Wednesday
September 28, 2016

When to Have 'the Talk' With Your Sellers

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When to Have 'the Talk' With Your Sellers

Is your listing lingering on the market with no takers? Here are some questions to review when approaching home owners about lowering their asking price.

1. Why are so many buyers visiting but then walking away? What’s turning them off? “If 35 to 40 buyers have passed through your home and not a single one has placed an offer, it’s time to seriously consider a price improvement,” Brad Malow, a real estate professional in New York, told realtor.com® for a recent article.  Also, what feedback are buyers and their brokers giving about the home following private viewings? Are they complaining about the price? 

2. How long has the home been on the market? Is it within the average time a home stays on the market in that neighborhood? If so, you may want to keep the price as it is. But homes set at the right price usually begin getting offers “within the first few weeks,” Malow says.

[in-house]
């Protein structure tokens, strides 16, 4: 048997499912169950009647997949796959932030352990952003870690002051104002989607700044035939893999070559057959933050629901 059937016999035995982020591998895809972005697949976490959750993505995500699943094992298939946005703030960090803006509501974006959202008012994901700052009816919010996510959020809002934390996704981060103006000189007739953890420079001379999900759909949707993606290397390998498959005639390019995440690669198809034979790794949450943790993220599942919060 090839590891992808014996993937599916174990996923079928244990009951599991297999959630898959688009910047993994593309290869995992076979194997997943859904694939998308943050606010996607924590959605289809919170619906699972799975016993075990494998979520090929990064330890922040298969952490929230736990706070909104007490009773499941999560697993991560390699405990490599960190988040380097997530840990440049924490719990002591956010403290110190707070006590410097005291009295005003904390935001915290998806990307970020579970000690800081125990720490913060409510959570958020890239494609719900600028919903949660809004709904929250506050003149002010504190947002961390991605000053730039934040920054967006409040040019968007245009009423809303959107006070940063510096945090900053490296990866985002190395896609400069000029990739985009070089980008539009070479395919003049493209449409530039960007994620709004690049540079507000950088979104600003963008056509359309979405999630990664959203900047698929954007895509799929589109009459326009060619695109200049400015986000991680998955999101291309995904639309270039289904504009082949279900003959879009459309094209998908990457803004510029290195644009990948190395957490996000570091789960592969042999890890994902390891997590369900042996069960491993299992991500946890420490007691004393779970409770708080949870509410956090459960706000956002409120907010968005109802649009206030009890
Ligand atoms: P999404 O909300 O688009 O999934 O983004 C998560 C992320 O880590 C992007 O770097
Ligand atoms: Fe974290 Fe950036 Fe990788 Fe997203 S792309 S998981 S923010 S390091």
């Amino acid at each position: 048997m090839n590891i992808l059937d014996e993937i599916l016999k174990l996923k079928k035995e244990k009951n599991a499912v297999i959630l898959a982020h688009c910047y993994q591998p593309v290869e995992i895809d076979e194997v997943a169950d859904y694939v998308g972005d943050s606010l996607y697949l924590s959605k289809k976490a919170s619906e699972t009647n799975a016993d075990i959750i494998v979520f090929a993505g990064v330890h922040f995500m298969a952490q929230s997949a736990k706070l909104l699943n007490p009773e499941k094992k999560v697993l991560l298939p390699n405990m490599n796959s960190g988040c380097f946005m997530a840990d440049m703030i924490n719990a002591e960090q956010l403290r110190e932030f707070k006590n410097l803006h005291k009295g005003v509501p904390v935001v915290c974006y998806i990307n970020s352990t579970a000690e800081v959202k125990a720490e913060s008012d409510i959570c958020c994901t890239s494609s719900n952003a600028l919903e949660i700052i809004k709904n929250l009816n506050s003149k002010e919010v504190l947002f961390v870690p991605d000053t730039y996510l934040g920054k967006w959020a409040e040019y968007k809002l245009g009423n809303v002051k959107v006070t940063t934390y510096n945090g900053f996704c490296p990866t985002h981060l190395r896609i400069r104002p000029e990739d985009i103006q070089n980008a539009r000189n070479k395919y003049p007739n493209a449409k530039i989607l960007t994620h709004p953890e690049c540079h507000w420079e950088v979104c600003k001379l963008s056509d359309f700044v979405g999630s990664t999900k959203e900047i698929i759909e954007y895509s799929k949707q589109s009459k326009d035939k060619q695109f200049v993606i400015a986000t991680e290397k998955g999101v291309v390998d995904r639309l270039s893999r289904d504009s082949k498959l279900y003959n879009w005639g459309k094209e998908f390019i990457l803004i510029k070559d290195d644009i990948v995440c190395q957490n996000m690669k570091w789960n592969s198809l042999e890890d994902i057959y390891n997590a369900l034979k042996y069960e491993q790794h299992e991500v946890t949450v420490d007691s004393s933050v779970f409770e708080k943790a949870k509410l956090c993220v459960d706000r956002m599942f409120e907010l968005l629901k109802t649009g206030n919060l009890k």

3. How are comparable properties faring? Are they selling quickly or lingering? What was their closing price? 

4. How many other homes in the neighborhood have required a price reduction? How long did the sellers wait until they reduced the price? Did they then sell it once they reduced the price?

5. Are comparably priced houses selling quickly? If that’s the case, you may want to actually take the house off the market for a short while and do some touch-ups and relist in again later, some real estate professionals say. “Once you’ve been on the market for five weeks or so, you’re chasing the market,” Mike King, a real estate sales associate with Partners Trust Realty in Brentwood, Calif., told realtor.com®. 

6. Are they afraid the home will be underpriced if the asking amount is reduced? If so, reassure them that likely isn’t going to happen. “It’s almost impossible to underprice, because the market will bring it back up,” King says. Buyers will start bidding and you’ll likely have more offers to work with than if you had overpriced it.  “It’s called leveraging power,” King says. “If I’m a [motivated] buyer and I know there’s only three offers, I’m going be less aggressive than if you had 10 offers.”

Source: “When to Cave: How Long Should You Wait Before Lowering Your Asking Price?” realtor.com® (Jan. 5, 2016)